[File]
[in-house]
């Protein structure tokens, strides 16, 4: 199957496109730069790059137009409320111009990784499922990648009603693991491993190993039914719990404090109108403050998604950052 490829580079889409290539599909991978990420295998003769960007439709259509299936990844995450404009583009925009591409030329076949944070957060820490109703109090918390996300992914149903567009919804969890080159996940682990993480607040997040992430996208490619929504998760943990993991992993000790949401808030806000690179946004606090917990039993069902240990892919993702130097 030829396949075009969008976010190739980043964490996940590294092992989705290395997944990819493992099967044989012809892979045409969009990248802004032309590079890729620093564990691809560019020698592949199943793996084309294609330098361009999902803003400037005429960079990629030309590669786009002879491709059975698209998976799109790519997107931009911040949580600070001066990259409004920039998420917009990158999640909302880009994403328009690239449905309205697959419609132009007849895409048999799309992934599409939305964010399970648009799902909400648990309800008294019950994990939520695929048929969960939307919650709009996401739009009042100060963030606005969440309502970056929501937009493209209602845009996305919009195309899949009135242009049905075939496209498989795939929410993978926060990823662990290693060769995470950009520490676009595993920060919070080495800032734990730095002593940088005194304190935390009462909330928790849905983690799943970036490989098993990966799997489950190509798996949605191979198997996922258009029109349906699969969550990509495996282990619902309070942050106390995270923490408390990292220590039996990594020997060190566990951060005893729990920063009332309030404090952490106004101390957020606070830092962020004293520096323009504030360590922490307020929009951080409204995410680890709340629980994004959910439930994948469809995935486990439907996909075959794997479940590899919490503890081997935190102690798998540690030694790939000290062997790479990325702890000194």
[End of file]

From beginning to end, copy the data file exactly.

[in-house]
């Protein structure tokens, strides 16, 4: 199957496109730069790059137009409320111009990784499922990648009603693991491993190993039914719990404090109108403050998604950052 490829580079889409290539599909991978990420295998003769960007439709259509299936990844995450404009583009925009591409030329076949944070957060820490109703109090918390996300992914149903567009919804969890080159996940682990993480607040997040992430996208490619929504998760943990993991992993000790949401808030806000690179946004606090917990039993069902240990892919993702130097 030829396949075009969008976010190739980043964490996940590294092992989705290395997944990819493992099967044989012809892979045409969009990248802004032309590079890729620093564990691809560019020698592949199943793996084309294609330098361009999902803003400037005429960079990629030309590669786009002879491709059975698209998976799109790519997107931009911040949580600070001066990259409004920039998420917009990158999640909302880009994403328009690239449905309205697959419609132009007849895409048999799309992934599409939305964010399970648009799902909400648990309800008294019950994990939520695929048929969960939307919650709009996401739009009042100060963030606005969440309502970056929501937009493209209602845009996305919009195309899949009135242009049905075939496209498989795939929410993978926060990823662990290693060769995470950009520490676009595993920060919070080495800032734990730095002593940088005194304190935390009462909330928790849905983690799943970036490989098993990966799997489950190509798996949605191979198997996922258009029109349906699969969550990509495996282990619902309070942050106390995270923490408390990292220590039996990594020997060190566990951060005893729990920063009332309030404090952490106004101390957020606070830092962020004293520096323009504030360590922490307020929009951080409204995410680890709340629980994004959910439930994948469809995935486990439907996909075959794997479940590899919490503890081997935190102690798998540690030694790939000290062997790479990325702890000194």